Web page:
Japan approves first reactor life extension since Fukushima disaster — Reuters via The Business Times

” [TOKYO] Japan’s nuclear regulator on Monday approved an application from Kansai Electric Power Co to extend the life of two ageing reactors beyond 40 years, the first such approval under new safety requirements imposed since the Fukushima disaster.

The move means Kansai Electric, Japan’s most nuclear reliant utility before Fukushima led to the almost complete shutdown of Japan’s atomic industry, can keep reactors No 1 and 2 at its Takahama plant operating until they are 60-years-old.

Both reactors have been shutdown since 2011 and any restart will not take place immediately as Kansai Electric needs to carry out safety upgrades at a cost of about 200 billion yen (S$2.57 billion).

A company spokesman told Reuters the upgrades involve fire proofing cabling and other measures and will not be completed until October 2019 at the earliest.

Takahama No 1 reactor is 41-years-old and the No 2 unit is 40-years-old. Located west of Tokyo, both have a capacity of 826 megawatts and are pressurised water reactors, which uses a different technology than the boiling water reactors that melted down at Fukushima in 2011.

Kansai’s No 3 and 4 units at the Takahama plant are under court-ordered shutdown after they were restarted earlier this year, a ruling that was upheld last Friday.

Opinion polls consistently show opposition to nuclear power following Fukushima. Critics say regulators have failed to take into account lessons learned after a massive earthquake and tsunami caused meltdowns at the Fukushima Daiichi plant.

Only two other reactors have restarted under the new regulatory regime, those at the Sendai plant operated by Kyushu Electric Power in southwestern Japan, Shikoku Electric Power expects to begin operations of its Ikata No 3 reactor in late July after receiving approval from the regulator, a spokesman has told Reuters.

Osaka-based Kansai Electric, which used to get about half of power supplies from nuclear plants before the 2011 disaster, says it needs to get reactors running to cut costs and improve its financial position.

It is facing competition from other suppliers after the government in April opened up the retail power market to full competition. ”

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Did Japan learn its lessons from Fukushima quake and tsunami? One US expert suggests they did not — South China Morning Post

” Lack of full-time, permanent, professional disaster management staff remain weaknesses. “

” A former US government expert on emergency management has questioned whether Japan is applying the lessons from the 2011 massive earthquake and tsunami in its northeast to its response to the recent temblors in Kumamoto Prefecture.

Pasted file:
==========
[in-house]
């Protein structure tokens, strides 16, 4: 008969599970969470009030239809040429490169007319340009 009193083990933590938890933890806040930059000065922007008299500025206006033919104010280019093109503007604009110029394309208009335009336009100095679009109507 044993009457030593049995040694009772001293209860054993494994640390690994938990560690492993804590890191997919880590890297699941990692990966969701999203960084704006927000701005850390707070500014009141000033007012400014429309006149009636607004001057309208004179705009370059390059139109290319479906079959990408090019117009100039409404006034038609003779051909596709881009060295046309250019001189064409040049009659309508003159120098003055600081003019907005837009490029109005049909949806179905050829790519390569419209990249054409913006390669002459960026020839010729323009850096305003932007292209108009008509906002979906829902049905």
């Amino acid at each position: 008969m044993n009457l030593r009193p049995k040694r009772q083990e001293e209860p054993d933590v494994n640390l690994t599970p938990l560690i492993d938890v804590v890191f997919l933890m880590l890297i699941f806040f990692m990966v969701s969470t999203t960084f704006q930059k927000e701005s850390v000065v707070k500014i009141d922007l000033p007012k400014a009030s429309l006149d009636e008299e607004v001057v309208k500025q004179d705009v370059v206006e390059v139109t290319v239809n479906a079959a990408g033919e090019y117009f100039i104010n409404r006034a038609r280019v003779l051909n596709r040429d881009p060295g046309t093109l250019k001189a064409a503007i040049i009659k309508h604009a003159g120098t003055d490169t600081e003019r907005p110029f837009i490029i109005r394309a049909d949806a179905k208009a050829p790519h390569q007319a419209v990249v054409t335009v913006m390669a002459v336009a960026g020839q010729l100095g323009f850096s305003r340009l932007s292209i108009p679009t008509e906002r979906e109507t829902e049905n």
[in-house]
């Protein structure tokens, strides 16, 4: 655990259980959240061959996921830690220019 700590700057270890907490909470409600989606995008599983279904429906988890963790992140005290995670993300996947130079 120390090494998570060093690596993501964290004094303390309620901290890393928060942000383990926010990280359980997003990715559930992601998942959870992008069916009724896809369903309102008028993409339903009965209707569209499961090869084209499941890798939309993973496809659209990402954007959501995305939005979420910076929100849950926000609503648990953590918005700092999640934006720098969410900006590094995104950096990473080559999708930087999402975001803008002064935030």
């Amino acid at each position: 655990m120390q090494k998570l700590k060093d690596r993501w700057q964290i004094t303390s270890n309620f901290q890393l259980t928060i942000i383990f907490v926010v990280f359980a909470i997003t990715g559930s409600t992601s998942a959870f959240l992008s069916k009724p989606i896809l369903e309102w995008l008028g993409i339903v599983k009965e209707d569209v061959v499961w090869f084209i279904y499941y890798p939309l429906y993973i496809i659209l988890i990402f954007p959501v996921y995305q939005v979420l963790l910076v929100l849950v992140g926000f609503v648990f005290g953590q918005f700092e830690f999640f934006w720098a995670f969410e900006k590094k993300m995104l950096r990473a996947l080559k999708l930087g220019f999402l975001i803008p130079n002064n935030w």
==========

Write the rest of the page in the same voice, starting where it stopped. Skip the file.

Leo Bosner, 69, who worked for the US Federal Emergency Management Agency for 29 years, is concerned that an integrated response may not have been in place in Japan for the quakes that jolted the south-western prefecture a month ago.

“I discovered many problems” when studying “Japan’s disastrous response” to the 2011 calamity and “I have not really heard of any major improvements,” he told Kyodo News in a recent interview. “So I am a little concerned that these problems may be continuing.”

“It is too early to make a definitive evaluation of the response to the Kumamoto disaster, but recent news headlines have indicated possible problem areas,” he said, identifying such areas as questions about the use of the US military’s Osprey aircraft to language barriers for foreigners.

Bosner said the existence of no unified system for major disaster response in Japan could cause even the best-intended efforts to bog down.

“For example, various towns, prefectures and organisations may send food and other supplies to a disaster area, but if there is a shortage of people at the disaster site to sort out and distribute the supplies, the supplies don’t get distributed to those in need in a timely manner,” he said.

He also cited Japan’s lack of full-time, permanent, professional disaster management staff and of a strong connection between the governmental and non-governmental response to disasters as other big problems.

“One thing to me that is a major barrier is that in the Japan government offices, people change the job every two years…so there is no time to build up an expertise,” he said.

“I really think that if the Japanese government wants to do a strong job in disasters, they need to somehow establish a permanent staff who will stay involved over the years,” he said.

“In Japan, because everything is so spread out in the government and not working together, in my view, it is very inefficient,” he said. “I think if Japan could centralise this function more, it would be cheaper.”

Bosner also proposed transferring officials in or between the central and regional governments while always working as disaster management specialists.

“My thought was, ‘What if some worked in the Japan national government in Tokyo for two years as a disaster planner?’ But then let’s say when he rotated he would go to some other industry but would still be a disaster planner in that industry and then maybe if he rotated to a prefecture to a city, he would be a disaster planner in that prefecture or that city.”